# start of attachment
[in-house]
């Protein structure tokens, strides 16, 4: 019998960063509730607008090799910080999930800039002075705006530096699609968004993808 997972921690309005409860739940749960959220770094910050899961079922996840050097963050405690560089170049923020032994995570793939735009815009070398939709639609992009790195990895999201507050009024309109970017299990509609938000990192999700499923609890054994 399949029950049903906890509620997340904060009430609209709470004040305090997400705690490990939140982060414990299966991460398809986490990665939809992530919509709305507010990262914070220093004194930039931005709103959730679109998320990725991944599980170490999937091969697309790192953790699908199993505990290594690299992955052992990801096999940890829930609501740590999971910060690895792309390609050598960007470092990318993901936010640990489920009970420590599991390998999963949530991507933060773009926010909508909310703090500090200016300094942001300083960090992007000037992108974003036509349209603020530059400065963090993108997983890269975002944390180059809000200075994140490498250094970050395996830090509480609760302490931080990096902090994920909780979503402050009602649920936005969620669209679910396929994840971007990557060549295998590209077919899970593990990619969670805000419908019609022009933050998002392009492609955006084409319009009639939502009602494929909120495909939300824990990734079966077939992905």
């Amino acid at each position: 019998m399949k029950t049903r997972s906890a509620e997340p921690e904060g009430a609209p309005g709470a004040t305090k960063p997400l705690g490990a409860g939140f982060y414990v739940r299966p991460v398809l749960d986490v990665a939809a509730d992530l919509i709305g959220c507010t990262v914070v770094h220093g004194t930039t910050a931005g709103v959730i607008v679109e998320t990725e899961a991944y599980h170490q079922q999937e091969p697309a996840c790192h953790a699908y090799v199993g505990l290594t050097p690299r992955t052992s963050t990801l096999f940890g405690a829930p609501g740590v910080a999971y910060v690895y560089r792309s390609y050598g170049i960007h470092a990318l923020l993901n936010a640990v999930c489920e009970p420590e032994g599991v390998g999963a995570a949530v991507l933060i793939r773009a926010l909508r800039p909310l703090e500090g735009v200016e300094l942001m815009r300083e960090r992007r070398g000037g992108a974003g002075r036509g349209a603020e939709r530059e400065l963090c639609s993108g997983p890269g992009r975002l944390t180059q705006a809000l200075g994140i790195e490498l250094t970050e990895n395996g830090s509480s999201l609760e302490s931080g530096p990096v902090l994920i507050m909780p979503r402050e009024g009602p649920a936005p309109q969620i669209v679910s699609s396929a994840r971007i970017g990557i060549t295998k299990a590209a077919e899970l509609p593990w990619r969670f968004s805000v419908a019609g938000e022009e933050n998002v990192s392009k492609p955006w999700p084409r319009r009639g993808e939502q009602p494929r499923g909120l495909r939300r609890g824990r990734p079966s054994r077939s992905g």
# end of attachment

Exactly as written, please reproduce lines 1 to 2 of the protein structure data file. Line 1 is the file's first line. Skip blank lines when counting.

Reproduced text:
[in-house]
């Protein structure tokens, strides 16, 4: 019998960063509730607008090799910080999930800039002075705006530096699609968004993808 997972921690309005409860739940749960959220770094910050899961079922996840050097963050405690560089170049923020032994995570793939735009815009070398939709639609992009790195990895999201507050009024309109970017299990509609938000990192999700499923609890054994 399949029950049903906890509620997340904060009430609209709470004040305090997400705690490990939140982060414990299966991460398809986490990665939809992530919509709305507010990262914070220093004194930039931005709103959730679109998320990725991944599980170490999937091969697309790192953790699908199993505990290594690299992955052992990801096999940890829930609501740590999971910060690895792309390609050598960007470092990318993901936010640990489920009970420590599991390998999963949530991507933060773009926010909508909310703090500090200016300094942001300083960090992007000037992108974003036509349209603020530059400065963090993108997983890269975002944390180059809000200075994140490498250094970050395996830090509480609760302490931080990096902090994920909780979503402050009602649920936005969620669209679910396929994840971007990557060549295998590209077919899970593990990619969670805000419908019609022009933050998002392009492609955006084409319009009639939502009602494929909120495909939300824990990734079966077939992905």